The Court will limit discussion of the factual background to those facts necessary to decide the motions at issue. Inasmuch as the remainder of the outstanding motions require a factual determination which cannot be made from the papers alone, the Court will conduct a hearing on February 18, 1991 at 10:00 A.M.
According to the government's papers, for a period of time prior to April, 1990, Ralph and Simon Abcasis were registered informants for the New York Drug Enforcement Task Force. In April 1990, their status as informants was officially terminated. In or about September 1990, the Drug Enforcement Administration (the "DEA") received intelligence information that Ralph and Simon Abcasis were planning a heroin importation into the United States. The DEA thus initiated an investigation of Simon and Ralph Abcasis in or about February 1991 and continued it through April 5, 1991.
The investigation apparently revealed that Defendants and Kevin Shalicar enlisted a confidential informant ("CI-1") to assist them in importing 1400 and 2100 grams of heroin from Thailand into the United States. According to the plan formulated by Defendants and Shalicar, a courier, David Mohammed Givenchi, was to travel to Thailand with CI-1. CI-1 would then purchase the heroin, secrete it in a suitcase, and give the suitcase to Givenchi. Givenchi would return to the United States with the suitcase and deliver the heroin to the Abcasis and Shalicar. CI-1 led Defendants to believe that he would fly from Thailand to Canada with an additional 250 grams of heroin. (In reality, CI-1 was not to bring any heroin back to the United States.) Ralph and Simon Abcasis agreed to have CI-1 smuggled into the United States from Canada.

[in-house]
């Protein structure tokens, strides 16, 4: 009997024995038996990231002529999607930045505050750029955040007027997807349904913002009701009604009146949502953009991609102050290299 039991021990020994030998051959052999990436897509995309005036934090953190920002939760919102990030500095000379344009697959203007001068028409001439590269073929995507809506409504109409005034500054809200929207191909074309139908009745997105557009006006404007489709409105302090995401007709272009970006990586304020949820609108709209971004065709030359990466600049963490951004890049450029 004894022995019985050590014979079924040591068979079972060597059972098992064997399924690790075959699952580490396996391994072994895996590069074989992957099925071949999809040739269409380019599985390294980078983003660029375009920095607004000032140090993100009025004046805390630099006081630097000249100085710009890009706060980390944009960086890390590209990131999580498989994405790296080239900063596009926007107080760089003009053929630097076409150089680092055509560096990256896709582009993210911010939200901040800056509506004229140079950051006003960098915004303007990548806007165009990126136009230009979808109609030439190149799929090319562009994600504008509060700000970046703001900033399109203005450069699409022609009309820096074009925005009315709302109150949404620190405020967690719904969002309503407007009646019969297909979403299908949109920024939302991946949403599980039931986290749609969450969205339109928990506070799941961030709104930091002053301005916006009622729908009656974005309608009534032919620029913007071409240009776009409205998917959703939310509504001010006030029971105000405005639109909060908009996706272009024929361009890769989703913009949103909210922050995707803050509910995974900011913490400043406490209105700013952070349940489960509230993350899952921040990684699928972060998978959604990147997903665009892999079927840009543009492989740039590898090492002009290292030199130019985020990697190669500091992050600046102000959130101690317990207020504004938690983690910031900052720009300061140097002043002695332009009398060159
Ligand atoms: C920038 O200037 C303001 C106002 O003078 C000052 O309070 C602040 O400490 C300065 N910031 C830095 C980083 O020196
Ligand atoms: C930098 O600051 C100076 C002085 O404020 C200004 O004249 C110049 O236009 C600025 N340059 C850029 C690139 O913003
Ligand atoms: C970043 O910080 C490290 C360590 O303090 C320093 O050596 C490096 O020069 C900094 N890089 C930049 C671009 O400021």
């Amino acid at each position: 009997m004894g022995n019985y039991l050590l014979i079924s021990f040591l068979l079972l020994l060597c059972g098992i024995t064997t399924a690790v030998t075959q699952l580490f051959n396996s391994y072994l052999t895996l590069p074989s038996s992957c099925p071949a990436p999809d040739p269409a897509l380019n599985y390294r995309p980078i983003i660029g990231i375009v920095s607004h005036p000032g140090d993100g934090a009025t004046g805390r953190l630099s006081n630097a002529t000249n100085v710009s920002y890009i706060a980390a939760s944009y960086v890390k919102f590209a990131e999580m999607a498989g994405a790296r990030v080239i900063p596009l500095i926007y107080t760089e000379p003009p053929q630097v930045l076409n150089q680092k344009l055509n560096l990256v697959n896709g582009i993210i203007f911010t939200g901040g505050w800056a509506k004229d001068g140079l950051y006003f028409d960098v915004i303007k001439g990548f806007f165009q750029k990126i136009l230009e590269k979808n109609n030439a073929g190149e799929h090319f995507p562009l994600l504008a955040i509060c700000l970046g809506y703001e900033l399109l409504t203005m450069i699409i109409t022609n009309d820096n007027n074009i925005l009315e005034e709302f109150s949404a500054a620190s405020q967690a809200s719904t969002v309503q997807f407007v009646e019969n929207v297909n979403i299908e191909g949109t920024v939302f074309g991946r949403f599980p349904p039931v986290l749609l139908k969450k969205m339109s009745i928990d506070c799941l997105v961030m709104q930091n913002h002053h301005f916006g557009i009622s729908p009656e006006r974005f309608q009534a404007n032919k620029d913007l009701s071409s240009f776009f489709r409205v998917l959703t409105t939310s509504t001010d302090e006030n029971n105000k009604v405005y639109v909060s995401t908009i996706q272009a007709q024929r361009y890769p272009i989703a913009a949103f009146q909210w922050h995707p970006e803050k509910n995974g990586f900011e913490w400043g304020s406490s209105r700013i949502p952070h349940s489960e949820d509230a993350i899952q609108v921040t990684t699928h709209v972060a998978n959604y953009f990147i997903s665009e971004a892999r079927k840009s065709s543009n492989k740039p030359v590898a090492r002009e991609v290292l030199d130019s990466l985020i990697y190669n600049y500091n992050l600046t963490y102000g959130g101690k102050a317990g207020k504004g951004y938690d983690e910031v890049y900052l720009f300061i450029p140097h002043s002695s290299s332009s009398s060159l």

On or about March 8, 1991, Givenchi left for Thailand. CI-1 followed about two days later. Over the next two week period, CI-1 and Givenchi allegedly had numerous conversations with Defendants and Shalicar regarding the fact that Defendants had not given CI-1 enough money to purchase the heroin. Ultimately, Ralph and Simon Abcasis provided Shalicar with an additional sum of money which he sent via Federal Express to CI-1.